If they had been designing a health system from scratch, the change agents assuming power in January would have done things differently. Barack Obama and Ted Kennedy would have given us a Single Payer for medical care, as in Canada and Britain (and Cuba and North Korea) and (according to national healthcare promoters) "the rest of the industrialized world."
ITEM: In an article entitled "5 Myths About Our Ailing Health-Care System" in the Washington Post for November 23, 2008, Shannon Brownlee and Ezekiel Emanuel write that the United States lags behind "many developed countries on virtually every health statistic you can name. Life expectancy at birth? We rank near the bottom of countries in the Organization for Economic Cooperation and Development, just ahead of Cuba and way behind Japan, France, Italy, Sweden and Canada, countries whose governments (gasp!) pay for the lion's share of health care."
New research, published in the medical journal Nature, suggests that scientists have for the first time come to a better and more thorough understanding of the genetic basis for cancer. The research may point to new and more effective treatments in the future.
ITEM: The New York Times for October 6 reported: "More than one-third of all Americans will soon receive better insurance coverage for mental health treatments because of a new law that, for the first time, requires equal coverage of mental and physical illnesses. The requirement, included in the economic bailout bill that President Bush signed on Friday, is the result of 12 years of passionate advocacy by friends and relatives of people with mental illness and addiction disorders. They described the new law as a milestone in the quest for civil rights, an effort to end insurance discrimination and to reduce the stigma of mental illness."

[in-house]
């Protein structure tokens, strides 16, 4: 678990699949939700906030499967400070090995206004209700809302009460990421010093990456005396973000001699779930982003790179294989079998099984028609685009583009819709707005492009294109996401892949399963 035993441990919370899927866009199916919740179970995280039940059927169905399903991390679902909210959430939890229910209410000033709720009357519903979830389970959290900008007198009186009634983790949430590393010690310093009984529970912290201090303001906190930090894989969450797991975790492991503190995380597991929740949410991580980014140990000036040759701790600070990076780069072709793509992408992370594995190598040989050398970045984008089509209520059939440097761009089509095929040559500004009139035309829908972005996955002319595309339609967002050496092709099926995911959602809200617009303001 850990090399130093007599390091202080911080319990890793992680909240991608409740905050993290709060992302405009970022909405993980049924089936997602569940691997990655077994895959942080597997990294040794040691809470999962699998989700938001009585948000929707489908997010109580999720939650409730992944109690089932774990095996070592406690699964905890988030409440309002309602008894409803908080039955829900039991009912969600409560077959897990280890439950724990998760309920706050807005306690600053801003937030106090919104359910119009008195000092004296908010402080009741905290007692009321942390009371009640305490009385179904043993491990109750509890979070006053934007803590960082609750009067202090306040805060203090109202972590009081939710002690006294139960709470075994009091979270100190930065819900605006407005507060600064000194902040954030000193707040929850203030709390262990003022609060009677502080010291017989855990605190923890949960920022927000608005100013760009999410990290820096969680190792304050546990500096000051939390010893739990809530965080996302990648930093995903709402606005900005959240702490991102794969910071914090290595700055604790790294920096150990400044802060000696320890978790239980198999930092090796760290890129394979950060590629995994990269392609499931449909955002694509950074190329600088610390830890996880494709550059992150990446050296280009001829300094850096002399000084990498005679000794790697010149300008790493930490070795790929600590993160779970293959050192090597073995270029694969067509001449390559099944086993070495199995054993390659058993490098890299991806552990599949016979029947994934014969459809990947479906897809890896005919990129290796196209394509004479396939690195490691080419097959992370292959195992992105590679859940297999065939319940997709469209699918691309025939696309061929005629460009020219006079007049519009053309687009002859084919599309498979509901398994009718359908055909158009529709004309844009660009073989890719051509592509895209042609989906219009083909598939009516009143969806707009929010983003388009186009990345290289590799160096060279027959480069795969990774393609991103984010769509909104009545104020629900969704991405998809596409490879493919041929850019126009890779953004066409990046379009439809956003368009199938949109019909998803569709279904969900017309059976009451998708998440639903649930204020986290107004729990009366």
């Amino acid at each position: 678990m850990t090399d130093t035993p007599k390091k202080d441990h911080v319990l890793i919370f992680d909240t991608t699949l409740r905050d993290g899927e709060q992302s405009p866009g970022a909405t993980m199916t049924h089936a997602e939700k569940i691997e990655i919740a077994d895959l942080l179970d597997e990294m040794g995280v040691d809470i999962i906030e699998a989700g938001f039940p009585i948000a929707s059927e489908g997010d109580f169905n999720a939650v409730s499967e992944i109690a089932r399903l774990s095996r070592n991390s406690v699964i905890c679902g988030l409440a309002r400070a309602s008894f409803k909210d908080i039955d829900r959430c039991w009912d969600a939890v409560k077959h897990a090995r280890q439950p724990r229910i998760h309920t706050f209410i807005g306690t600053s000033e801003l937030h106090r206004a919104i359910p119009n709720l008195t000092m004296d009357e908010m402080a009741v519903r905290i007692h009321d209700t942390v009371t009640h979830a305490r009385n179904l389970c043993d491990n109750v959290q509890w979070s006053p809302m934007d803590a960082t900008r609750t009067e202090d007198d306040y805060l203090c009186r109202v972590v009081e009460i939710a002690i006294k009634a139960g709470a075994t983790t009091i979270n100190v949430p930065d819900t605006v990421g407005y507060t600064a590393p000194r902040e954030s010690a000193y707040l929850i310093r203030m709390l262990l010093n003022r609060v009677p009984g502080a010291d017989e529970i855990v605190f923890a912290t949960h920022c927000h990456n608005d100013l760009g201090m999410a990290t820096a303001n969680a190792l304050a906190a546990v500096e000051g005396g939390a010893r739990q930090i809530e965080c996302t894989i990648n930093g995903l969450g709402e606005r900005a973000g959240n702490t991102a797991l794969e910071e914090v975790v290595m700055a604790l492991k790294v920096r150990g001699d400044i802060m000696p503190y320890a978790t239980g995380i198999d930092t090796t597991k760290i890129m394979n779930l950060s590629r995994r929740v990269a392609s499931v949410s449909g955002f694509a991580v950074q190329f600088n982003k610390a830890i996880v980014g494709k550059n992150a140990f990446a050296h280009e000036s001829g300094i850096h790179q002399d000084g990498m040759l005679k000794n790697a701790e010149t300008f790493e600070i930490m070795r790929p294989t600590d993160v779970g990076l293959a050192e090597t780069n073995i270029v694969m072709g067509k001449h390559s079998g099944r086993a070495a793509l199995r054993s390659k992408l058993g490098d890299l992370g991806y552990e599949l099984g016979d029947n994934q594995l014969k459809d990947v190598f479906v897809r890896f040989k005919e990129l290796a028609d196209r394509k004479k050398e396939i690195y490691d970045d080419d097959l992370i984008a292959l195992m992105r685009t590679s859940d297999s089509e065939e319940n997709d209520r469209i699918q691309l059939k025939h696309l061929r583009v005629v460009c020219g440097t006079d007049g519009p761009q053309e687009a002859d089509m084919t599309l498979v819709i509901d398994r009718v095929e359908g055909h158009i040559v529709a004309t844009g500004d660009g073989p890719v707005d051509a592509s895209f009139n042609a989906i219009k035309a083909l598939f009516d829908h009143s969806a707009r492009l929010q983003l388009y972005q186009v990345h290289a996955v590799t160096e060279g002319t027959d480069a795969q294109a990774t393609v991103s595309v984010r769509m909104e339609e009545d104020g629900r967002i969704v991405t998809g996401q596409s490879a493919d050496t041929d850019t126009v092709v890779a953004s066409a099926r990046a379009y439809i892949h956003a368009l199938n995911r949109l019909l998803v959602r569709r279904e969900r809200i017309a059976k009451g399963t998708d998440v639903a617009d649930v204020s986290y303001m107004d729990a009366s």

Seven months after instituting the only state child universal healthcare program in the country, Hawaii is dropping the plan. According to an AP article, the state could no longer afford the plan though it only enrolled about 2,000 of the state's estimated 3,500 to 16,000 uninsured children.